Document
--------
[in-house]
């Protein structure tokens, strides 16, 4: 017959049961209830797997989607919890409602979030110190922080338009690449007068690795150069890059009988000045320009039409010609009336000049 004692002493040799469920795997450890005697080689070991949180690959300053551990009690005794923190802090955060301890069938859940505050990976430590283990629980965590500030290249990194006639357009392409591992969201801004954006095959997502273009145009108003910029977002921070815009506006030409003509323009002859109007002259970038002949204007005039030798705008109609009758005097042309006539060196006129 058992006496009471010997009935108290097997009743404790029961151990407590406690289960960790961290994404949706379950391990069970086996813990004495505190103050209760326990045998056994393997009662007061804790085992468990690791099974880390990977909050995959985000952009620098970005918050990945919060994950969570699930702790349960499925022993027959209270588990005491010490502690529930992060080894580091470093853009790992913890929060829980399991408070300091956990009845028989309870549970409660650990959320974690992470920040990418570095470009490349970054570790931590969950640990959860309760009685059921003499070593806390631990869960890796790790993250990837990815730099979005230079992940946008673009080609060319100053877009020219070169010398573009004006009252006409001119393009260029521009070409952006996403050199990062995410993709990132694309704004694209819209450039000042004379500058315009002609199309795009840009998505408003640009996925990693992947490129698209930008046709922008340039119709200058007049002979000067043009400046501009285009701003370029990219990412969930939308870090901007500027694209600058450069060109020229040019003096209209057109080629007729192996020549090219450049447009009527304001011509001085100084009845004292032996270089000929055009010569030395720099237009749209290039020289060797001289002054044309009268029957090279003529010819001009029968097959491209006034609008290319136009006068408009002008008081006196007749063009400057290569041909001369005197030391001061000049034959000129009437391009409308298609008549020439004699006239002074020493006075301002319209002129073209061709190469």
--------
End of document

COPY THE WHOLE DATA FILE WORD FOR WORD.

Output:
[in-house]
């Protein structure tokens, strides 16, 4: 017959049961209830797997989607919890409602979030110190922080338009690449007068690795150069890059009988000045320009039409010609009336000049 004692002493040799469920795997450890005697080689070991949180690959300053551990009690005794923190802090955060301890069938859940505050990976430590283990629980965590500030290249990194006639357009392409591992969201801004954006095959997502273009145009108003910029977002921070815009506006030409003509323009002859109007002259970038002949204007005039030798705008109609009758005097042309006539060196006129 058992006496009471010997009935108290097997009743404790029961151990407590406690289960960790961290994404949706379950391990069970086996813990004495505190103050209760326990045998056994393997009662007061804790085992468990690791099974880390990977909050995959985000952009620098970005918050990945919060994950969570699930702790349960499925022993027959209270588990005491010490502690529930992060080894580091470093853009790992913890929060829980399991408070300091956990009845028989309870549970409660650990959320974690992470920040990418570095470009490349970054570790931590969950640990959860309760009685059921003499070593806390631990869960890796790790993250990837990815730099979005230079992940946008673009080609060319100053877009020219070169010398573009004006009252006409001119393009260029521009070409952006996403050199990062995410993709990132694309704004694209819209450039000042004379500058315009002609199309795009840009998505408003640009996925990693992947490129698209930008046709922008340039119709200058007049002979000067043009400046501009285009701003370029990219990412969930939308870090901007500027694209600058450069060109020229040019003096209209057109080629007729192996020549090219450049447009009527304001011509001085100084009845004292032996270089000929055009010569030395720099237009749209290039020289060797001289002054044309009268029957090279003529010819001009029968097959491209006034609008290319136009006068408009002008008081006196007749063009400057290569041909001369005197030391001061000049034959000129009437391009409308298609008549020439004699006239002074020493006075301002319209002129073209061709190469």